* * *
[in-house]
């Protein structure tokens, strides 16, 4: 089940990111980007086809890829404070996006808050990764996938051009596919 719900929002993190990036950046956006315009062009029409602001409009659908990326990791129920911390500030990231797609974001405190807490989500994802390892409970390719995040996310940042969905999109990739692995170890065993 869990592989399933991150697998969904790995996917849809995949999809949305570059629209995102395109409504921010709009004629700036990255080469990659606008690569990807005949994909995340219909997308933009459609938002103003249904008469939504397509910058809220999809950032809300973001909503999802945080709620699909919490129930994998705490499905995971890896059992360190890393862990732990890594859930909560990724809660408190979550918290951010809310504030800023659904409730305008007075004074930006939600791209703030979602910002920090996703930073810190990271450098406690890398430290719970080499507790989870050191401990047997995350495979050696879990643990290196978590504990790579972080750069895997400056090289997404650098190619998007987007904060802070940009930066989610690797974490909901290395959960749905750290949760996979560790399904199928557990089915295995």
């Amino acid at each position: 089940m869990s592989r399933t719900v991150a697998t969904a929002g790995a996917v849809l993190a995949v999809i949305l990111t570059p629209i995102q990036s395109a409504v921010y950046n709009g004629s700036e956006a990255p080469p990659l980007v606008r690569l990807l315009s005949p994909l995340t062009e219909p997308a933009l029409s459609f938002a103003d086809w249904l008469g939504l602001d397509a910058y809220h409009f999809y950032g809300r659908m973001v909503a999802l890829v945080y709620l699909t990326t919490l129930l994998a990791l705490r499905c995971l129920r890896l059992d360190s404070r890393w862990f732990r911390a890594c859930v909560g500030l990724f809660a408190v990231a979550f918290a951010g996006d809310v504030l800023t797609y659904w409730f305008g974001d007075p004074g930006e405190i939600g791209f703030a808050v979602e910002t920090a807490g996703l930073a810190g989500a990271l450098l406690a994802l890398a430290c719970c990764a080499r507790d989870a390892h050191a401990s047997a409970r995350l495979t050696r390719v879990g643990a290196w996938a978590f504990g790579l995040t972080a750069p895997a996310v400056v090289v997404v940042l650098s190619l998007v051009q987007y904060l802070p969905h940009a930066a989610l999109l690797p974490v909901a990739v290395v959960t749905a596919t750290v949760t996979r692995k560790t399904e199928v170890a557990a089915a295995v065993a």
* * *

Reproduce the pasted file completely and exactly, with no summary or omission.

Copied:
[in-house]
């Protein structure tokens, strides 16, 4: 089940990111980007086809890829404070996006808050990764996938051009596919 719900929002993190990036950046956006315009062009029409602001409009659908990326990791129920911390500030990231797609974001405190807490989500994802390892409970390719995040996310940042969905999109990739692995170890065993 869990592989399933991150697998969904790995996917849809995949999809949305570059629209995102395109409504921010709009004629700036990255080469990659606008690569990807005949994909995340219909997308933009459609938002103003249904008469939504397509910058809220999809950032809300973001909503999802945080709620699909919490129930994998705490499905995971890896059992360190890393862990732990890594859930909560990724809660408190979550918290951010809310504030800023659904409730305008007075004074930006939600791209703030979602910002920090996703930073810190990271450098406690890398430290719970080499507790989870050191401990047997995350495979050696879990643990290196978590504990790579972080750069895997400056090289997404650098190619998007987007904060802070940009930066989610690797974490909901290395959960749905750290949760996979560790399904199928557990089915295995």
């Amino acid at each position: 089940m869990s592989r399933t719900v991150a697998t969904a929002g790995a996917v849809l993190a995949v999809i949305l990111t570059p629209i995102q990036s395109a409504v921010y950046n709009g004629s700036e956006a990255p080469p990659l980007v606008r690569l990807l315009s005949p994909l995340t062009e219909p997308a933009l029409s459609f938002a103003d086809w249904l008469g939504l602001d397509a910058y809220h409009f999809y950032g809300r659908m973001v909503a999802l890829v945080y709620l699909t990326t919490l129930l994998a990791l705490r499905c995971l129920r890896l059992d360190s404070r890393w862990f732990r911390a890594c859930v909560g500030l990724f809660a408190v990231a979550f918290a951010g996006d809310v504030l800023t797609y659904w409730f305008g974001d007075p004074g930006e405190i939600g791209f703030a808050v979602e910002t920090a807490g996703l930073a810190g989500a990271l450098l406690a994802l890398a430290c719970c990764a080499r507790d989870a390892h050191a401990s047997a409970r995350l495979t050696r390719v879990g643990a290196w996938a978590f504990g790579l995040t972080a750069p895997a996310v400056v090289v997404v940042l650098s190619l998007v051009q987007y904060l802070p969905h940009a930066a989610l999109l690797p974490v909901a990739v290395v959960t749905a596919t750290v949760t996979r692995k560790t399904e199928v170890a557990a089915a295995v065993a």